Wind Chill Effect Explained

The wind chill is not a true measure of cold. Moving air causes the body to lose more heat than still air. Thus, wind speed becomes a factor in how you will get affected.

For instance, if the air in your environment is 0 (zero) degrees Celsius and the wind speed is 10 km/h at that moment, then the air temperature felt is minus 3 degrees Celsius. Even if the air temperature does not change, the increase in wind speed causes the temperature you feel to decrease.

Wind Chill Table

Layers such as clothes, tents and sleeping bags are barriers that protect us from getting wet, cold and wind chill. Staying dry on the mountain at high altitude is the key to survival. Water transfers heat 20 times more than air. On a mountain with 40 km/h wind blowing at minus 15 degrees Celsius, you will feel minus 27 degrees Celsius, and if your clothes are wet, you will lose heat 20 times faster.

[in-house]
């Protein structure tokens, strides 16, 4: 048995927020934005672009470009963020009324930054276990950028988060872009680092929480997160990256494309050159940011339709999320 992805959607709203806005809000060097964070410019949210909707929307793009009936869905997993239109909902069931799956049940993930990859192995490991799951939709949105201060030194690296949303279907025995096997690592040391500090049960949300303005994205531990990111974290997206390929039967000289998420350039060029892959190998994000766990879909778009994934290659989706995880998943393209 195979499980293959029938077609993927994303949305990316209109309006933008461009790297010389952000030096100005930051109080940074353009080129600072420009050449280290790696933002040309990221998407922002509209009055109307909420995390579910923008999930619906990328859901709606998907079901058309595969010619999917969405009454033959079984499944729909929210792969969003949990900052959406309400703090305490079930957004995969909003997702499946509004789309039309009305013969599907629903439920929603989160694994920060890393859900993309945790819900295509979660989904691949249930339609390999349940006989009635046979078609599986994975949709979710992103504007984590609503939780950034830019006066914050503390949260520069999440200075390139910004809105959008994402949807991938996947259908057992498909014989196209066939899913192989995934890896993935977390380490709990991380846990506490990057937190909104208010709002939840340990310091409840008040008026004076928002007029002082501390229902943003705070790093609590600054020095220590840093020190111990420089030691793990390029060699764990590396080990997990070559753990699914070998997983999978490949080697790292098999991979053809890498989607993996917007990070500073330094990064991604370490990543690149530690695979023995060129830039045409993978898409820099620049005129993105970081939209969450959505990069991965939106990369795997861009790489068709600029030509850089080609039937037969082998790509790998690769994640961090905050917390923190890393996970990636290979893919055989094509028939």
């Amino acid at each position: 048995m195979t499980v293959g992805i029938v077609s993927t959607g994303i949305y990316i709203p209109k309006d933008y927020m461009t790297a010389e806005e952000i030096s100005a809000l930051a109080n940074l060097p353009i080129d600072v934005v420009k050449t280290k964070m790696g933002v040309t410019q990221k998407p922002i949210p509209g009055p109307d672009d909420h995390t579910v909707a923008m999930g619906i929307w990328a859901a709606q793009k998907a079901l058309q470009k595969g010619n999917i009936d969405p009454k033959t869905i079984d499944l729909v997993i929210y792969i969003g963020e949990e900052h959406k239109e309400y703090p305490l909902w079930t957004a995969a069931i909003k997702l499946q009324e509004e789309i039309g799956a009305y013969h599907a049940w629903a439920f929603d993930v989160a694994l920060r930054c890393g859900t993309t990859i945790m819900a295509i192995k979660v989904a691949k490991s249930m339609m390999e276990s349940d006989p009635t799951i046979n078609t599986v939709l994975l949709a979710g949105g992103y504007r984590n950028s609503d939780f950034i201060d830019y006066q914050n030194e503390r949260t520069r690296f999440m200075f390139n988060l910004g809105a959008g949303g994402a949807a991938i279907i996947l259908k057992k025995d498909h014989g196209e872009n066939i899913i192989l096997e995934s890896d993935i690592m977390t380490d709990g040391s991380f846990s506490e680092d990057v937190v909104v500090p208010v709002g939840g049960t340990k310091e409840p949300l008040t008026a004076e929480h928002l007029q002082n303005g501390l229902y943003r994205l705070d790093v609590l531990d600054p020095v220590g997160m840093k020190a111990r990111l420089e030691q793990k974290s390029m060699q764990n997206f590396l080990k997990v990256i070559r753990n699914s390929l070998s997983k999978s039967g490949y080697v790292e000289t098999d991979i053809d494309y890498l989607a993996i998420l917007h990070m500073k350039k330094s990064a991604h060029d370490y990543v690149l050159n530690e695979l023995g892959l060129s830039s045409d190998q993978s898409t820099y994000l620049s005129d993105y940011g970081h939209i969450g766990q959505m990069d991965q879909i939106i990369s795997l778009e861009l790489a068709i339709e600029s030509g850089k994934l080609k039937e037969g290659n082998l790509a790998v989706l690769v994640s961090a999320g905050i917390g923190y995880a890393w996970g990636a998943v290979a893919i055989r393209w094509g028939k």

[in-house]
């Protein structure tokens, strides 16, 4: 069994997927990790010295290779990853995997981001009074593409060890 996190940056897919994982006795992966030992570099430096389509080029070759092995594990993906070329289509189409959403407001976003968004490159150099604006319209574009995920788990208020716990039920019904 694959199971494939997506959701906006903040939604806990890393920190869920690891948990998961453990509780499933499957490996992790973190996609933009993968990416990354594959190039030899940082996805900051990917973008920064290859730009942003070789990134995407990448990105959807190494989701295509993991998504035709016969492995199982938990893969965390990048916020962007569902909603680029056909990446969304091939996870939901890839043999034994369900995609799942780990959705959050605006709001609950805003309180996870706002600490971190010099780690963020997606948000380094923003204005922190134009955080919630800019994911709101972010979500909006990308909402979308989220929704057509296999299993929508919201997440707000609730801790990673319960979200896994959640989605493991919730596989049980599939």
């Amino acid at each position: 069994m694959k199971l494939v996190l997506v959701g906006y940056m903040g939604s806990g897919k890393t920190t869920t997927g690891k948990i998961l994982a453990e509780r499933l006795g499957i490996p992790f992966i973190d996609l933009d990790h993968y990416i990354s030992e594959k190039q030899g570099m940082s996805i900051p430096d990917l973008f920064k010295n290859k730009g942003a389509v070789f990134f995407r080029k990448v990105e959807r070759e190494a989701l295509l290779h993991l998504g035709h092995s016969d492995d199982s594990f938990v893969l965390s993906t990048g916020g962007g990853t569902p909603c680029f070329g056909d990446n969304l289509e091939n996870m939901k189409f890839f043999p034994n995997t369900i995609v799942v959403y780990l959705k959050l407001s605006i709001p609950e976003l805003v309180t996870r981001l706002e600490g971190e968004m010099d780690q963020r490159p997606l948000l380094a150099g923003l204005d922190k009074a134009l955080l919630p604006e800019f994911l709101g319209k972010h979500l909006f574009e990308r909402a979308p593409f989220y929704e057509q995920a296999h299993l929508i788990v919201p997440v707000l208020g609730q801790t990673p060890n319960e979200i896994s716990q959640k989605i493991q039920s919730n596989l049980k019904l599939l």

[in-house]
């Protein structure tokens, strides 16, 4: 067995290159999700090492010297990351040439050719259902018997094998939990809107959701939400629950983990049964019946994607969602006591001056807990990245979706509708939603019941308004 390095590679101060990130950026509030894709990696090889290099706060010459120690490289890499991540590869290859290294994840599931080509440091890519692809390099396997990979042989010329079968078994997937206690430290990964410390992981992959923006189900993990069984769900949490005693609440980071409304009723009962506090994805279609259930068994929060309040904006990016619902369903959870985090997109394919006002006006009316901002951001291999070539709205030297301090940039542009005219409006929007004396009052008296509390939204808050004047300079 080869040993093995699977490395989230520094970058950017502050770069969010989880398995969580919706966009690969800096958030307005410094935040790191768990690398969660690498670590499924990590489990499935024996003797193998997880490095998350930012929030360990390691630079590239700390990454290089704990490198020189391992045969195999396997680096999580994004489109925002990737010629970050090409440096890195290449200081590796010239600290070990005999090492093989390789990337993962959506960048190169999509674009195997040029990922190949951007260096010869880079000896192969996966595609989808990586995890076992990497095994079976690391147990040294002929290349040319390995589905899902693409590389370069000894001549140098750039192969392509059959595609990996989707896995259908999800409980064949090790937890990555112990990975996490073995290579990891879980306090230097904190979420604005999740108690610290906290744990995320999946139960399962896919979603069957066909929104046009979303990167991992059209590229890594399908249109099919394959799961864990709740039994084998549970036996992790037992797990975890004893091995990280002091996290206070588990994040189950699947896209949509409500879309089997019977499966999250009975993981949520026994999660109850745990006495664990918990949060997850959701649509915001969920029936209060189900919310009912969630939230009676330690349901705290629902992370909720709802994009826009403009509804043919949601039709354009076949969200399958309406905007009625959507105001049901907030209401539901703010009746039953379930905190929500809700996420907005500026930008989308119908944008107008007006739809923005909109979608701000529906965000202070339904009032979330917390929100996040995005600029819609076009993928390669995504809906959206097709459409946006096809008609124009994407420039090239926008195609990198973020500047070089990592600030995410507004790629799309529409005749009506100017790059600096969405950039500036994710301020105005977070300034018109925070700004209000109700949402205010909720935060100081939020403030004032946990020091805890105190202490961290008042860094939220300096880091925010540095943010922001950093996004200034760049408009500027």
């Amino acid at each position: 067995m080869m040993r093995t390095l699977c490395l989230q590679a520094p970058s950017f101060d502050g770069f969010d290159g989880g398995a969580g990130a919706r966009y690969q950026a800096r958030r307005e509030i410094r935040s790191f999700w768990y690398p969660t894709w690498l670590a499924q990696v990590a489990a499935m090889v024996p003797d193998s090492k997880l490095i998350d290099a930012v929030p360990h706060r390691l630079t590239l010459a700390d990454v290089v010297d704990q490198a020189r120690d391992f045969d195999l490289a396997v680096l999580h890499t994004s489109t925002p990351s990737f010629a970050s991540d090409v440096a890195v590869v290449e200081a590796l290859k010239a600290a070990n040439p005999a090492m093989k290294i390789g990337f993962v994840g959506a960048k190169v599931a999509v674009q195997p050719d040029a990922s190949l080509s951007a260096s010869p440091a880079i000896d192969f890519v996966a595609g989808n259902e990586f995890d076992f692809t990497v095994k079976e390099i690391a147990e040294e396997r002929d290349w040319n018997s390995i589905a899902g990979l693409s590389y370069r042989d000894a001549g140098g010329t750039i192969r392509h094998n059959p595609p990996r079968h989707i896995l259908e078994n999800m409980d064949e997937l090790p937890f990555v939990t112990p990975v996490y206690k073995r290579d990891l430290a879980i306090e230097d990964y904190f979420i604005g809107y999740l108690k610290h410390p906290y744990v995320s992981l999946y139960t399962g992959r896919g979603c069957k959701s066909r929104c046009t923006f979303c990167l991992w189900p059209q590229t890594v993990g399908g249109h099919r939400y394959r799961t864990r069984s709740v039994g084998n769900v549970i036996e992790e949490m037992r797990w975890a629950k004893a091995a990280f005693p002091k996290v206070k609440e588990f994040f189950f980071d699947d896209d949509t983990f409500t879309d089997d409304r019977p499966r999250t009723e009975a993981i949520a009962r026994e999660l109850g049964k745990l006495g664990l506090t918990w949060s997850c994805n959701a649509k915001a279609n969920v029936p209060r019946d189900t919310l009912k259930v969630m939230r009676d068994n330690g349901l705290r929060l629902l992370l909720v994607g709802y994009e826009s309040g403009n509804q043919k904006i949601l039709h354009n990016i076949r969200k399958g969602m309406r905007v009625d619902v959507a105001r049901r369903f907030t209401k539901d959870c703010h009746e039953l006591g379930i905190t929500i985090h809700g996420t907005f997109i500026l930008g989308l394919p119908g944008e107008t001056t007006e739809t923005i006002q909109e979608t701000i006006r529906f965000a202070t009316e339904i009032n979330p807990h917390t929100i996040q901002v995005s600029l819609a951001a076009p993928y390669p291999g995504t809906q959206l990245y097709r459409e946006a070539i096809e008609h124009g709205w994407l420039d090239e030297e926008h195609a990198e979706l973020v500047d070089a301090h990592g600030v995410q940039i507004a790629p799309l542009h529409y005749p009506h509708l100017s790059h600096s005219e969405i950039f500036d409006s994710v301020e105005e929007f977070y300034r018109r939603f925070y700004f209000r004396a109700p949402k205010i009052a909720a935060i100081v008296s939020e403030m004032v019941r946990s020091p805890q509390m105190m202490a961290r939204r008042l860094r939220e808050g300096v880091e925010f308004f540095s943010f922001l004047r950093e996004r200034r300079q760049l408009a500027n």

In addition to facing the risk of hypothermia, local frostbite may occur in your body, such as ears, nose and fingers. The limbs that can be most affected by the cold and the wind chill effect are the fingers. When sweaty hands in thick gloves come out of the gloves for tasks such as tying ties and operating electronic devices, they will be affected by both the cold, the wind chill effect and the 20 times more heat transfer that will occur on the fingers wet due to sweating. To avoid such a situation, wearing a liner can be a preventative solution.

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